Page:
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August 12, 2014

The Man Who Wants to Build a Haven for Gay Seniors in the Bronx

New York Magazine
By Richard Morgan

At 26, Ritchie Torres is both the youngest member of the New York City Council and the first-ever openly gay councilmember from the Bronx. These days, he is partway through a very challenging self-assigned mission: To build a community center for gay senior citizens in his home borough. Already, he has secured some funding for the project, which he sees benefiting "the most underserved part of the most underserved New Yorkers." The Bronx is the only borough without a gay community center of any sort.

Asked what he envisions, Torres pulls out his smartphone and shows an image of the Bronx River Art Center, with the letters BRAC written across the sides of the structure. "Picture that," he says, "at Fordham and Bainbridge, in the geographic heart of the Bronx, the cultural heart of the Bronx, the commercial heart of the Bronx — with big letters like this:PRIDE." He hopes to see it built in 2015.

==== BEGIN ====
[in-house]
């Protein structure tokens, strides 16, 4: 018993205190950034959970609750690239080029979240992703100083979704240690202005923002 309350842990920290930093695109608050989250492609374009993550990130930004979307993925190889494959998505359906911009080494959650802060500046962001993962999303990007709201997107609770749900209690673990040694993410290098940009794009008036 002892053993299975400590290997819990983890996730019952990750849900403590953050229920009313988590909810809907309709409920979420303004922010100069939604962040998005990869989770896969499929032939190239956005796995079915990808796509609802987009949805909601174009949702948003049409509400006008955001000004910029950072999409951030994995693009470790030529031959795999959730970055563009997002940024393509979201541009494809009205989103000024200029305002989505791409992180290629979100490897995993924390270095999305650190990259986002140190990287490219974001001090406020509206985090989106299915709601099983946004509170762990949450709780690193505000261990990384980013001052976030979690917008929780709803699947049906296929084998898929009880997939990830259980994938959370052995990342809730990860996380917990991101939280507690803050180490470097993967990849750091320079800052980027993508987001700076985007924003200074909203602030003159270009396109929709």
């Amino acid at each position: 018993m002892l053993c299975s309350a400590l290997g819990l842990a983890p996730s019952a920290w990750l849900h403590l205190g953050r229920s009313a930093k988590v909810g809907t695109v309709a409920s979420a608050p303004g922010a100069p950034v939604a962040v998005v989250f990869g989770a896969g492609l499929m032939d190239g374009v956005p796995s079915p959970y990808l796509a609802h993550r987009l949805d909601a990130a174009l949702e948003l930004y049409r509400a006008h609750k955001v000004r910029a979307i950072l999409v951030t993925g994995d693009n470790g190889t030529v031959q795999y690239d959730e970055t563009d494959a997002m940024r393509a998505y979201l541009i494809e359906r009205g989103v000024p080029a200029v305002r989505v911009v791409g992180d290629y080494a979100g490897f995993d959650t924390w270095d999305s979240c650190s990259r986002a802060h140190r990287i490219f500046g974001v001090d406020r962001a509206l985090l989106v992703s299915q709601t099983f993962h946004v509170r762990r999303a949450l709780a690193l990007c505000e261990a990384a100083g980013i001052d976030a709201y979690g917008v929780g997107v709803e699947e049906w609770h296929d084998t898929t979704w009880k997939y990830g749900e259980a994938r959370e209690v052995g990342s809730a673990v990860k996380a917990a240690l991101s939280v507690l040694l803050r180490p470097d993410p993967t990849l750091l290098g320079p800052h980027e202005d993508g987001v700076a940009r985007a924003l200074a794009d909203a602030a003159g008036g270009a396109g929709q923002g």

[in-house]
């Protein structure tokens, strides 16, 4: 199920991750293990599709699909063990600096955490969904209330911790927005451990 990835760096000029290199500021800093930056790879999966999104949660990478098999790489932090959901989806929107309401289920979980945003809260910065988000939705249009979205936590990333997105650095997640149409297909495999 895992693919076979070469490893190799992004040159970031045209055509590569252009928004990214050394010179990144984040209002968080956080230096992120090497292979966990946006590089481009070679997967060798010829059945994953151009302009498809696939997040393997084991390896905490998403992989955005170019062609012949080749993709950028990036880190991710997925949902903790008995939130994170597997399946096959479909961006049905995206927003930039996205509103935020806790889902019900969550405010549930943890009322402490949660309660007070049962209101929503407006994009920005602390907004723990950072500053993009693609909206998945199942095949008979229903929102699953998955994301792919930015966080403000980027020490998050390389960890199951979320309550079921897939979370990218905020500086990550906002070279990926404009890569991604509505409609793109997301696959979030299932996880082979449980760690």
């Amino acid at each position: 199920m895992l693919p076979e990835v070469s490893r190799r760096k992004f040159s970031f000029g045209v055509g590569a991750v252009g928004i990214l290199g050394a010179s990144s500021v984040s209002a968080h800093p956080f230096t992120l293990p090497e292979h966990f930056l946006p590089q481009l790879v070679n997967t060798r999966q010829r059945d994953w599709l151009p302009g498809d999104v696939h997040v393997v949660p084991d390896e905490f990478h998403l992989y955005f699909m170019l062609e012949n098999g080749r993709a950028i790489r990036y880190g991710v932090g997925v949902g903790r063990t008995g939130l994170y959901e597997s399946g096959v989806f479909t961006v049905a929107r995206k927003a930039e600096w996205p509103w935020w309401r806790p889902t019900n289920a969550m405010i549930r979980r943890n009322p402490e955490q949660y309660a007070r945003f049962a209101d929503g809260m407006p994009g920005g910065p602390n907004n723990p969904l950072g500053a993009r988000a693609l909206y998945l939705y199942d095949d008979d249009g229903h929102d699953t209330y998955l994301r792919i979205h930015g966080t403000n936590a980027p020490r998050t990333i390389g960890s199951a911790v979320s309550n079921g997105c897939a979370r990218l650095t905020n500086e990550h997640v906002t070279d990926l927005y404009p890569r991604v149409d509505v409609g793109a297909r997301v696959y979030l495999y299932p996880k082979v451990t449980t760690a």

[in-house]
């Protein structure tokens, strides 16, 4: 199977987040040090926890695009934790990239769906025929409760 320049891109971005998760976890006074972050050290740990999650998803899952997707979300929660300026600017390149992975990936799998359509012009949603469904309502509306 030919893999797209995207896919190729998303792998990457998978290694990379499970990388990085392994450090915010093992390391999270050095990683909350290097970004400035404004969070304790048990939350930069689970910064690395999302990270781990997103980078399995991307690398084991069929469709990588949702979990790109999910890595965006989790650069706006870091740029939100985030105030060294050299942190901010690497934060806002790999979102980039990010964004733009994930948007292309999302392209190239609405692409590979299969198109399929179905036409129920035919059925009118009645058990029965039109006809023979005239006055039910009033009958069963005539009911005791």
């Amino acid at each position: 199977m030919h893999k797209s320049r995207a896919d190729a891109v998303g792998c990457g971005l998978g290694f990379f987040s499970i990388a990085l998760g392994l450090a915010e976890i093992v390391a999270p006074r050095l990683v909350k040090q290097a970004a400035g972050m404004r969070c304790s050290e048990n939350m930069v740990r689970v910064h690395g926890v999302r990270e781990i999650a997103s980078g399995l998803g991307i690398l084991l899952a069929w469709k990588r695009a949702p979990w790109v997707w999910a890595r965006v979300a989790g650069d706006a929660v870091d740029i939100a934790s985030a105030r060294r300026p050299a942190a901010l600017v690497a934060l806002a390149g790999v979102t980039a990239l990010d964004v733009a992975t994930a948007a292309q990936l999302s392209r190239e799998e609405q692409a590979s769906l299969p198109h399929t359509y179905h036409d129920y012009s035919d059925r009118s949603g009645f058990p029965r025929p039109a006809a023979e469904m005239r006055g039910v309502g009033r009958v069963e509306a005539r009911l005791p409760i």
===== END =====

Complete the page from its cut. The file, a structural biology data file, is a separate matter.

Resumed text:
There are about 100,000 gay senior citizens in New York, roughly 32 percent of whom live in poverty, according to Service and Advocacy for GLBT Elders, a national group that opened the nation’s first publicly funded, full-time gay senior center, the SAGE Center, in Harlem in 2004 and a second location in Chelsea two years ago. There are 9,900 gay seniors living in poverty in Brooklyn, 8,700 in Queens, 6,300 in Manhattan, 5,400 in the Bronx, and 1,800 in Staten Island, according to the group. A 2010 study found gay male couples have roughly double the poverty rate of their straight counterparts. 

"Manhattan doesn’t define LGBT New York," said Kira Garcia, a spokesperson for SAGE. "Unfortunately, we see many gay elders go back into the closet as they age. Many retirement communities and nursing services are not welcoming or accommodating."

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